ADELAIDE: Rupert Murdoch, addressing the annual meeting of News Corporation stockholders on Tuesday, confirmed he is considering switching wsj.com from its current subscription model to a free basis.
The Wall Street Journal, already Nipper to Murdoch's phonograph, saw its master's pronouncement on the subject as his most definitive comment to date.
The WSJ's online sibling - now nudging the one million subscription mark and generating around $50 million (€34.25m; £24.12m) annually in revenues - is likely to be converted to a free, ad financed model.
"We are studying it and expect to make that free," said the mogul, "and instead of having one million [subscribers], having at least 10m to 15m in every corner of the earth."
There is, of course, nothing new in Murdoch's intention - which he frequently voiced even before ensnaring Dow Jones - or in the concept of offering content for free which goes back to the early days of the web, and beyond.
According to NewsCorp insiders, WSJ.com will shortly become free, apart from certain specialized sections directed at financial professionals. These will be available only on a paid basis.
And although Murdoch has already made it clear that his acquisition of WSJ parent Dow Jones bodes ill for the New York Times, it's more likely his real target is Pearson plc's FT.com, the subscription-only online version of the Financial Times.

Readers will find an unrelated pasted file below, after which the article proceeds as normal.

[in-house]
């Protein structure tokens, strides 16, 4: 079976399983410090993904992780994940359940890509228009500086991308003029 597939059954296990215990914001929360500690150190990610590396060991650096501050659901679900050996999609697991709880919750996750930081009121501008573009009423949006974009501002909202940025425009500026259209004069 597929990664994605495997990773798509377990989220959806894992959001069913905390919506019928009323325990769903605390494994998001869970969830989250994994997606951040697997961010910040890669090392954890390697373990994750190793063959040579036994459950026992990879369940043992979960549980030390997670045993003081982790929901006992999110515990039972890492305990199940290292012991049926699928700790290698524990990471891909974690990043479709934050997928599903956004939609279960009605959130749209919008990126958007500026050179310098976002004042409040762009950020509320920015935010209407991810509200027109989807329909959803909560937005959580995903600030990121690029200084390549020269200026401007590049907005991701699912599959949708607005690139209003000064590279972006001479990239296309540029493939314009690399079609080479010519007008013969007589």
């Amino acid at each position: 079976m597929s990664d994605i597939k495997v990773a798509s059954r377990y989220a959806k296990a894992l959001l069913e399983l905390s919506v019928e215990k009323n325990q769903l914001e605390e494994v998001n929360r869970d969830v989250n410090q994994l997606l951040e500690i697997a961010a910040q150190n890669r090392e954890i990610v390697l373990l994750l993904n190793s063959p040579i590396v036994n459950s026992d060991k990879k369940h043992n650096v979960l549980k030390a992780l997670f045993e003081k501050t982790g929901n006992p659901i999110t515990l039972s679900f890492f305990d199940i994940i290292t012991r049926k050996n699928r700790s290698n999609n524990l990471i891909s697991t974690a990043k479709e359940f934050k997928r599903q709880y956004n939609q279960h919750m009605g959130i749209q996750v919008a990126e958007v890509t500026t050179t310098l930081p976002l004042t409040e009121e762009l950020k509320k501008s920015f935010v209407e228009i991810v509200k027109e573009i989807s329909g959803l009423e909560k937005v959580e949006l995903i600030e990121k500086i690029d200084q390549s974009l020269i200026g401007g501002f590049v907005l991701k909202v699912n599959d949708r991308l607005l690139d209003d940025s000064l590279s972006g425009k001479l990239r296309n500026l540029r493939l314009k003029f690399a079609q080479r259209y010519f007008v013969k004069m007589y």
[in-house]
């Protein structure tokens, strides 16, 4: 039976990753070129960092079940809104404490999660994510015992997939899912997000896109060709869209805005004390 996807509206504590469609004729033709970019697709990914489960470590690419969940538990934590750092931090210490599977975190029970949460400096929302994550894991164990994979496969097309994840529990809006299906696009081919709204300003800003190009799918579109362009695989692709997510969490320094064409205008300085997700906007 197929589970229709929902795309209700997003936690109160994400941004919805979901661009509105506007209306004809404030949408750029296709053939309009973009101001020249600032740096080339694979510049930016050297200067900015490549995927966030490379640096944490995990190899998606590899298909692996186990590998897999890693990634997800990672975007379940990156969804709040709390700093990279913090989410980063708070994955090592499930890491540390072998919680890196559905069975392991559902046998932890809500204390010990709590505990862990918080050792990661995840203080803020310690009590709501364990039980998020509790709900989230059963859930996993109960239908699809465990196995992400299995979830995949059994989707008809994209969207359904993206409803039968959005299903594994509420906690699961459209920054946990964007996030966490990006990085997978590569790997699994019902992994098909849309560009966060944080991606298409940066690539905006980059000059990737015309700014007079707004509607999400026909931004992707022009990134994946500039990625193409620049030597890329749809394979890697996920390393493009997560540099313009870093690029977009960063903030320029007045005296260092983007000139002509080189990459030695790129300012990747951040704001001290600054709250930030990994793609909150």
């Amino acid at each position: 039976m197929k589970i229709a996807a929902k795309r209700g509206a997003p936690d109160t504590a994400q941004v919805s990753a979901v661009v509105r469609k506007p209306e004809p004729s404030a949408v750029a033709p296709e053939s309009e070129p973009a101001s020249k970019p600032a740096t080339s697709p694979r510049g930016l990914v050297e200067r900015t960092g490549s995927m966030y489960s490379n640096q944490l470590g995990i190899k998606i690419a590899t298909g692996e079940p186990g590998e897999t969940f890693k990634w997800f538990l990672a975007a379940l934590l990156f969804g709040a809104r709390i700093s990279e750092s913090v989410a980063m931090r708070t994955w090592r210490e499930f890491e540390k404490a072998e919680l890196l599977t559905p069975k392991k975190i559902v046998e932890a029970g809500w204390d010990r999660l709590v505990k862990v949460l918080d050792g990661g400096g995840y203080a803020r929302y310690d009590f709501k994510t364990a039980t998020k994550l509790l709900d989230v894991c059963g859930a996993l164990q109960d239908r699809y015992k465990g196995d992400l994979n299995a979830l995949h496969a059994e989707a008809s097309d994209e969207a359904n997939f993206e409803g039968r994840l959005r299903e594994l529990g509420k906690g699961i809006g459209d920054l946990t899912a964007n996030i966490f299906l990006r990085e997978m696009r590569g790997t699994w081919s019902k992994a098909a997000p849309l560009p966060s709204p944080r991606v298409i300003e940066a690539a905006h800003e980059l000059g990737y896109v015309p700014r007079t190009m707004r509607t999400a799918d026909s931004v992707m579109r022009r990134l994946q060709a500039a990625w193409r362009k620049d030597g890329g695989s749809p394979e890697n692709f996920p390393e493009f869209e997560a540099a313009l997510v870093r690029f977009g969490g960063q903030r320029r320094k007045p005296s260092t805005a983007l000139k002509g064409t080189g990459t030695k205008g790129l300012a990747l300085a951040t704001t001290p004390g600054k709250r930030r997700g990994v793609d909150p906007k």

Until this year, the rivals' subscription rates were roughly comparable, but the decline of the dollar now gives the WSJ a sharp competitive edge.
FT.com claims slightly more than global 100,000 subscribers, who between them generate around £9m in annual revenues, say analysts. Usage of the site has grown substantially this year with unique users up by more than 70%.
If Dow Jones finally falls into the Murdoch maw next month - a fate from which only federal antitrust authorities can now save it - FT.com will have little option but to abandon its subscription-only business model.
Which, to paraphrase the immortal Doctor Johnson's observation on an imminent hanging, will for Pearson ceo Dame Marjorie Scardino," concentrate the mind wonderfully".
Data sourced from multiple origins; additional content by WARC staff